There are some films that come along and you think to yourself “I need to see this.” It’s how I felt with the announcement of Everything Everywhere All At Once (2022) and The Unbearable Weight of Massive Talent (2022), but that’s to be expected from bigger releases that come from studios like A24 and Lionsgate. This time around, it’s a Korean film called Midnight (미드나이트), written and directed by Kwon Oh-seung in his directorial debut, centered on a deaf witness trying to escape a serial killer. Ordinarily horror isn’t my bag and the premise does remind me of 2016’s Hush, but there’s something about Korean cinema’s creative sensibilities that frequently make the obvious extraordinary. After many a festival screening, Midnight is getting a wider U.S. release by hitting VOD services April 5th and a Blu-ray release May 10th. Based on the information provided, there are no bonus features with the physical release which is the most devastating bummer as I knew before it was finished (a) I wanted to own this film and (b) a deeper dive into the construction and execution of the film would only elevate it. Despite the lack of features, I tell you right now — if the concept sounds even remotely intriguing to you, just buy it. Chances are, it will not disappoint you.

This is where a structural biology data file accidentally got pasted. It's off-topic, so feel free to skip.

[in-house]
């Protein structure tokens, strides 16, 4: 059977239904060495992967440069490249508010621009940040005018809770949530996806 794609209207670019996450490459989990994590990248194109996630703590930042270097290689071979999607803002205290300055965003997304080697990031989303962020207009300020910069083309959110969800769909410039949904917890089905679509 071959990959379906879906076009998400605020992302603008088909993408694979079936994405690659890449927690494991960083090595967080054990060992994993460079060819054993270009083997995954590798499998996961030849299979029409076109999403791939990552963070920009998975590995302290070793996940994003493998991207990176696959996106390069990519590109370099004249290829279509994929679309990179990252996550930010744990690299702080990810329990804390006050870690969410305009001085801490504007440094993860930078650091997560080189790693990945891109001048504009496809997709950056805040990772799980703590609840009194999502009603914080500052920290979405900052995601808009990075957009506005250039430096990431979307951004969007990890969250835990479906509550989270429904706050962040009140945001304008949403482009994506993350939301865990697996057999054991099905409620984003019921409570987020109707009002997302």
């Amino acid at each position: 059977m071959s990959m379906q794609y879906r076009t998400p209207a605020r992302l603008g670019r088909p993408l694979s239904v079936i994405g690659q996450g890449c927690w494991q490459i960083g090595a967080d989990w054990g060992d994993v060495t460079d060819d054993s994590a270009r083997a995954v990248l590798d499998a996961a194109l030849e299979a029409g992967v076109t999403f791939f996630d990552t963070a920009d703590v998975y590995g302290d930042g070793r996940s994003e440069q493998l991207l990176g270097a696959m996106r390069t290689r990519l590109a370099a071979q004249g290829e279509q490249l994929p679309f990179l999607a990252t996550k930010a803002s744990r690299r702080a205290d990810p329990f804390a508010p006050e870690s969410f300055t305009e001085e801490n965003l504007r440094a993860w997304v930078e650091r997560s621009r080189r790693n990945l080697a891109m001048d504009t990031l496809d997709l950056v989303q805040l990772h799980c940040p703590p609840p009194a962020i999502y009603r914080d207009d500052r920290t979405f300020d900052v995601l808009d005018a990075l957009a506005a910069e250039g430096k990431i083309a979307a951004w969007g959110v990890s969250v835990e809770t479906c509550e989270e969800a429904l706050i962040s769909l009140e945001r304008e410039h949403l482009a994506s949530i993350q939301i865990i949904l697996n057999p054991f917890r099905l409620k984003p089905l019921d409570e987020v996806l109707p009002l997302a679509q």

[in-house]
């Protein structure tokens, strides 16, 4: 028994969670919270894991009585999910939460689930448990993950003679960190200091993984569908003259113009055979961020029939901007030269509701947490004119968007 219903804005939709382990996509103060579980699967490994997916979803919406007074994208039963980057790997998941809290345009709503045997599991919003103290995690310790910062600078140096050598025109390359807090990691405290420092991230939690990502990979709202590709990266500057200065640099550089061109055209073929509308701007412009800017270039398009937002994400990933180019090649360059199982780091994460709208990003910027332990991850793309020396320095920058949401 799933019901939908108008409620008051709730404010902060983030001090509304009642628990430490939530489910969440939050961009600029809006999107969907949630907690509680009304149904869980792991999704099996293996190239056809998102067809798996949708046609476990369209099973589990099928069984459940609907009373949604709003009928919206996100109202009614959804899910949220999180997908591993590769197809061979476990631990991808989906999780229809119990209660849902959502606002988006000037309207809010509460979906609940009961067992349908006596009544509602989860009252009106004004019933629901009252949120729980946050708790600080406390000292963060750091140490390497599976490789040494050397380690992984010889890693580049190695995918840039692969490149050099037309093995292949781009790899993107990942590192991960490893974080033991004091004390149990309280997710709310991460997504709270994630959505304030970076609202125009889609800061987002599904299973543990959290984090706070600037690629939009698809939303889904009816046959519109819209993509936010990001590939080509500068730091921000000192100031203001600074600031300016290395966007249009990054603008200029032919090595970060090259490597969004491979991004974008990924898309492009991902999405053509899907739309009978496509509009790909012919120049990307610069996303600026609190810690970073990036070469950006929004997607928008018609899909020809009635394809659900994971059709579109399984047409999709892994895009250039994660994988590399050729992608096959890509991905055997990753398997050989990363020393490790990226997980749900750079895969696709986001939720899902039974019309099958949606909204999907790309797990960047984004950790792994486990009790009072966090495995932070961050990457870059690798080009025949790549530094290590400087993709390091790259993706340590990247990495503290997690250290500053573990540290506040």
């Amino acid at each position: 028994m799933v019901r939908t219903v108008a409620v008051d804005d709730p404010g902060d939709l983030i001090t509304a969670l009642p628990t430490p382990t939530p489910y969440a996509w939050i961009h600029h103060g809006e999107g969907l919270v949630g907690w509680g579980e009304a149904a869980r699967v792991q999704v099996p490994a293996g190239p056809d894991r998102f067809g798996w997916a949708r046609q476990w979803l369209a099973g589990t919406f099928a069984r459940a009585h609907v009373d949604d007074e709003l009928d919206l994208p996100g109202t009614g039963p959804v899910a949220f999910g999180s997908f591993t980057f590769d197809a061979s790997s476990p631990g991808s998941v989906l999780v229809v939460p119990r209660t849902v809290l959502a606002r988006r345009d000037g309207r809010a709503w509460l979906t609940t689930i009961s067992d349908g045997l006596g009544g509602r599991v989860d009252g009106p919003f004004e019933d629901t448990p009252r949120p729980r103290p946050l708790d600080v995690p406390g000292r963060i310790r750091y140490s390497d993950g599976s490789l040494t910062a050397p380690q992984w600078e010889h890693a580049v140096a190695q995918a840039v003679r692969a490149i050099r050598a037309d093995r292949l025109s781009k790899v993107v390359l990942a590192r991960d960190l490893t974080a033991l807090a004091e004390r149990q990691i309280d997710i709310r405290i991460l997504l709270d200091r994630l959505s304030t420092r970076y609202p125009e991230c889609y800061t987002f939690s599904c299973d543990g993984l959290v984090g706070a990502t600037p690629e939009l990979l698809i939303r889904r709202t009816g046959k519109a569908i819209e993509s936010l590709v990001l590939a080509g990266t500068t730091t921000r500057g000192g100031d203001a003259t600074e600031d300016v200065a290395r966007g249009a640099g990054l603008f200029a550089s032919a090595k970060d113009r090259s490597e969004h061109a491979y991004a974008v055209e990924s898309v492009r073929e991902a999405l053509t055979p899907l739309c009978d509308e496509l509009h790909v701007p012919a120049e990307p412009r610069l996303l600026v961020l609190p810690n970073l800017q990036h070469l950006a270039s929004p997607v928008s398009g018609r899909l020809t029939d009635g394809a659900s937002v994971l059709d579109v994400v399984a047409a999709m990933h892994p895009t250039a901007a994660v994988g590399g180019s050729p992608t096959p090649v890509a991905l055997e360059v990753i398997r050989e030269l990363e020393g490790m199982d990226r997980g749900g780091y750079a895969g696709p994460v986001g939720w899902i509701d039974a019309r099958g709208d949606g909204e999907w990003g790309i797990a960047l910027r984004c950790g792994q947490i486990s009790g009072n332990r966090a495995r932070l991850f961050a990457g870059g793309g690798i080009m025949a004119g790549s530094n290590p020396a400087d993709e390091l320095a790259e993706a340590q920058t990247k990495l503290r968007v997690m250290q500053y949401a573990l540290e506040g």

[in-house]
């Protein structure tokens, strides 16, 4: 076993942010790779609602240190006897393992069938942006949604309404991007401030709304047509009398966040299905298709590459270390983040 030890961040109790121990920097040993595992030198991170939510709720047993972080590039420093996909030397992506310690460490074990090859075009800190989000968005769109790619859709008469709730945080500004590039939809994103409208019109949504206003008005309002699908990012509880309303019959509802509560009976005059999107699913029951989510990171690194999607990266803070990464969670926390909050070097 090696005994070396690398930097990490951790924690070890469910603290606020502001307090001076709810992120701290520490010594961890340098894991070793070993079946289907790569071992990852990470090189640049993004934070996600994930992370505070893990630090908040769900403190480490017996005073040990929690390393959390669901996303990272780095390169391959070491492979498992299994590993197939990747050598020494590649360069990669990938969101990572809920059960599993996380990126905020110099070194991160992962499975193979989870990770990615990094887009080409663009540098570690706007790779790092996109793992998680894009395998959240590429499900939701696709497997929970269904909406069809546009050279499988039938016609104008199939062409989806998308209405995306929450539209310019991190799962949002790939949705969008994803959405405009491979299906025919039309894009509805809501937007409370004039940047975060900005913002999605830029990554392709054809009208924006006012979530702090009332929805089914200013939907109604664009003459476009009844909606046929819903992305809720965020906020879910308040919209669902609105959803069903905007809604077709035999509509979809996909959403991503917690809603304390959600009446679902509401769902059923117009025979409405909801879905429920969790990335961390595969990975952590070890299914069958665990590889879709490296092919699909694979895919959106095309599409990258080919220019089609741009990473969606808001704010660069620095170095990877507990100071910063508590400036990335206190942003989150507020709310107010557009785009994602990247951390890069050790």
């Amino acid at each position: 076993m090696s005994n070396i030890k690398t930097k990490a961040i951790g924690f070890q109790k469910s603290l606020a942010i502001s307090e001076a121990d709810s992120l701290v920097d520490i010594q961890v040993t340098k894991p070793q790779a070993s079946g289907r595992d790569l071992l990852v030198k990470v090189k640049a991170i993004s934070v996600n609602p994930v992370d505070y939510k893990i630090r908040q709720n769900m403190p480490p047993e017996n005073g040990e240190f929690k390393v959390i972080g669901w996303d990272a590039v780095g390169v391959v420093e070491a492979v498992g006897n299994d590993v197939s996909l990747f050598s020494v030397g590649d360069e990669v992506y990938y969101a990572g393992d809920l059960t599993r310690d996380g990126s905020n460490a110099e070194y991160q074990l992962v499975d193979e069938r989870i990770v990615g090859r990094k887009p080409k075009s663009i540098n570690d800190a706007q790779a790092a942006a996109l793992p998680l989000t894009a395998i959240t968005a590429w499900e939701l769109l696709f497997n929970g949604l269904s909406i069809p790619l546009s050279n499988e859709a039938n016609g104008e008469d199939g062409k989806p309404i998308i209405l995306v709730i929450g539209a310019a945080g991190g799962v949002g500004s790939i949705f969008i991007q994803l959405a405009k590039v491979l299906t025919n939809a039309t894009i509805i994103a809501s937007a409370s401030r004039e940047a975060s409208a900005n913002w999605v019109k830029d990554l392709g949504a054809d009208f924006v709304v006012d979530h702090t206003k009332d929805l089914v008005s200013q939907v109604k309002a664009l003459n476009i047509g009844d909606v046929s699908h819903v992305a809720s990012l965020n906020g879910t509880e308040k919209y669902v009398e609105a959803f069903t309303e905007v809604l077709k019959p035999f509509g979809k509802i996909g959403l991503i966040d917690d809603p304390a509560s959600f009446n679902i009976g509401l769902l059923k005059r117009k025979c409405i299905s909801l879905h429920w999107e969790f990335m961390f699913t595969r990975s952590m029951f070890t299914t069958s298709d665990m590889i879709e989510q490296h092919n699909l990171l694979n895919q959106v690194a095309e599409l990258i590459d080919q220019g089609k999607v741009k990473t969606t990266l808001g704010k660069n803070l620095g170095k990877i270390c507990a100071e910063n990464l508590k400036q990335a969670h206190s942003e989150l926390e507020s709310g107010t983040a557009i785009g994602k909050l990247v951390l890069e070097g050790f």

After wrapping up her day as a customer service specialist, Kyung-mi (Jin Ki-joo) picks up her mother (Gil Hae-yeon) to head home and begin planning their upcoming beach trip. Things take a turn when, on the way from parking her car in their neighborhood, Kyung-mi notices a shoe on the sidewalk, only for a second to tumble out of the darkness of the alley. In investigating it, Kyung-mi not only discovers a severely bleeding young woman (Kim Hey-yoon), but becomes the next target of the serial killer (Wi Ha-jun) who wasn’t finished. Interrupted and unwilling to get caught so easily, the killer takes off after Kyung-mi, unrelenting until she’s dead like the rest.
One might presume that a cat-and-mouse thriller involving a deaf witness and a serial killer would be fairly straight-forward given the seeming disparity between target and hunter. As such, a follow-up presumption is made where the target would reveal some kind of superhuman ability born out of a disability, creating a “gotcha” or “you’re in my house now” moment which would send the audience reeling with joy as the tables get turned. It delights me to no end that Kwon avoids this because, while it makes for a fun comeuppance, it’s not particularly novel and it continues one of several tropes regarding people with disability in cinema. Instead, Kwon’s script relies far more on twists of fate and public perception of the disabled in order to extend the chase between the two parties. Don’t want to get caught as a creep? Play a nice guy. Don’t want to be seen as a villain? Play the hero. Time and again, right when the script seems to have played out all its cards, there’s an unexpected turn that puts everything back into play. Because of this repetition, there’s a build-up of tension not just in whether Kyung-mi will survive but in how the balance of power will shift and in who’s favor?